Association column: Security in old age – Europe v USA

American citizens are well aware of the shortcomings of the US social protection system, and this has led many of them to save money for healthcare, education and retirement, and to trust financial markets with their savings.

In Europe, the vast majority of households, especially among the low-income earners and vulnerable groups, do not perceive the difficulties they will face to maintain their standard of living when they retire. They believe that the state will take care of their financial security in old age. In addition, not many Europeans understand the merits of diversifying their savings towards capital market instruments to achieve a better return.

Hence, achieving financial security at older age can be considered as a key policy issue in Europe. Gabriel Bernardino, the former chairman of EIOPA [the European Insurance and Occupational Pensions Authority], has said we need a Greta Thunberg moment in the area of pensions.

Differing retirement landscapes
Only a few member states in Europe have reacted to the ageing population challenge by developing a system heavily geared towards funded pensions. This is particularly true in the Netherlands, Sweden, the UK and Ireland. Even if the pension system in these countries may have some limitations, it is in a much better position than in the EU countries that are still based mostly on pay-as-you-go (PAYG) pension systems.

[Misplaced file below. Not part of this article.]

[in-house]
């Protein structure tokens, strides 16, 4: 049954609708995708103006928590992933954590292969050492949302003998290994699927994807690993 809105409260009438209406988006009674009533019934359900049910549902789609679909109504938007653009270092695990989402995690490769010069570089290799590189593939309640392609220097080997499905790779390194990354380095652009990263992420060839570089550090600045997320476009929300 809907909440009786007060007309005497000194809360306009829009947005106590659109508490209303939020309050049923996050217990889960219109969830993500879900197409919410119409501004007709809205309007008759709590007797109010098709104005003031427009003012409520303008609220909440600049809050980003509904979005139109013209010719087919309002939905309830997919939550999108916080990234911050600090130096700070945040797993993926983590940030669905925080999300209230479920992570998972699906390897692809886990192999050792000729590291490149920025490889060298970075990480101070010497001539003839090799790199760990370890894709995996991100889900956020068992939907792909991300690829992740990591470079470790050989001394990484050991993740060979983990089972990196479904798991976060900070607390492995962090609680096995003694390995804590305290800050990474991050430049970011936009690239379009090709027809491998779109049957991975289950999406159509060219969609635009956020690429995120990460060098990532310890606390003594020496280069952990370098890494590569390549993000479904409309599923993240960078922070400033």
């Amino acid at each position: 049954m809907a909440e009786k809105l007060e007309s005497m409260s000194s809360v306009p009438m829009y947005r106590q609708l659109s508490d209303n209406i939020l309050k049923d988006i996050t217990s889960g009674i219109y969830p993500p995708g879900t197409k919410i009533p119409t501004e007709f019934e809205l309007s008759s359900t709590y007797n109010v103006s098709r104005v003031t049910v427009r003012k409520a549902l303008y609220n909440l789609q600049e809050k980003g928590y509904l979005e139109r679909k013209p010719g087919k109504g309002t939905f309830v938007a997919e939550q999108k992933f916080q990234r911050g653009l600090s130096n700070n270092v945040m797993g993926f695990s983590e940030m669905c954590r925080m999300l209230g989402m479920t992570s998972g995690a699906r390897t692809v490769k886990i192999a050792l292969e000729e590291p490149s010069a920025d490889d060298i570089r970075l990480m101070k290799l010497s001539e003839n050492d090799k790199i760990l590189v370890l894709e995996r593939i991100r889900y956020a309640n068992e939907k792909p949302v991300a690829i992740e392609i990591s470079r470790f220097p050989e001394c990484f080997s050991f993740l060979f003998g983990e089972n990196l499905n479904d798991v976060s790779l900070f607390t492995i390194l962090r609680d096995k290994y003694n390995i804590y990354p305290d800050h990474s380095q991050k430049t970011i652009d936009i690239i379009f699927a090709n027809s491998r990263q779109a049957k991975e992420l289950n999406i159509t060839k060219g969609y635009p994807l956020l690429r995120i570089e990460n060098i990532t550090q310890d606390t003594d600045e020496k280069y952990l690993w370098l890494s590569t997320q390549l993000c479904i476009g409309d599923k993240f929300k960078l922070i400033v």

In these countries, policymakers are facing a dual challenge: the challenge of maintaining adequate financial security in an ageing society, and the challenge of securing the sustainability of PAYG pension systems and public finances in general.

It is encouraging that the High-Level Forum on the CMU and the European Commission in its new CMU action plan have put forward some very good solutions to supplement state pensions, including through auto-enrolment and the development of pension dashboards and pension tracking systems.

It is against this background that Efama [the European Fund and Asset Management Association], with Insurance Europe and PensionsEurope, has decided to launch an annual European Retirement Week to debate the future of pensions in Europe and boost people’s awareness of the need to save for retirement. It will take place in the week of November 29 this year, with the support of a number of other organisations.

Securing the future
What is required is a holistic approach that should rest on two central pillars: proactive pension policies, and financial literacy and investment education. Actions in these areas should aim to overcome the inertia that prevents the vast majority of European citizens taking responsibility for their own future wellbeing.

So, the policy challenge is to find solutions that could prompt people to adopt a new mindset, to change their behaviour.

In addition to the measures needed to boost retirement savings, new initiatives should be taken to improve people’s financial literacy and investment education. In order to achieve this, greater knowledge of basic financial concepts such as real return, compound interest and risk diversification is needed. Misconceptions concerning financial markets should also be clarified, while promoting an understanding of investment and saving decisions on society and the environment.

By Bernard Delbecque, Chair, Occupational Pensions Stakeholder Group, EIOPA, and Senior Director, research, at Efama

© 2021 funds europe



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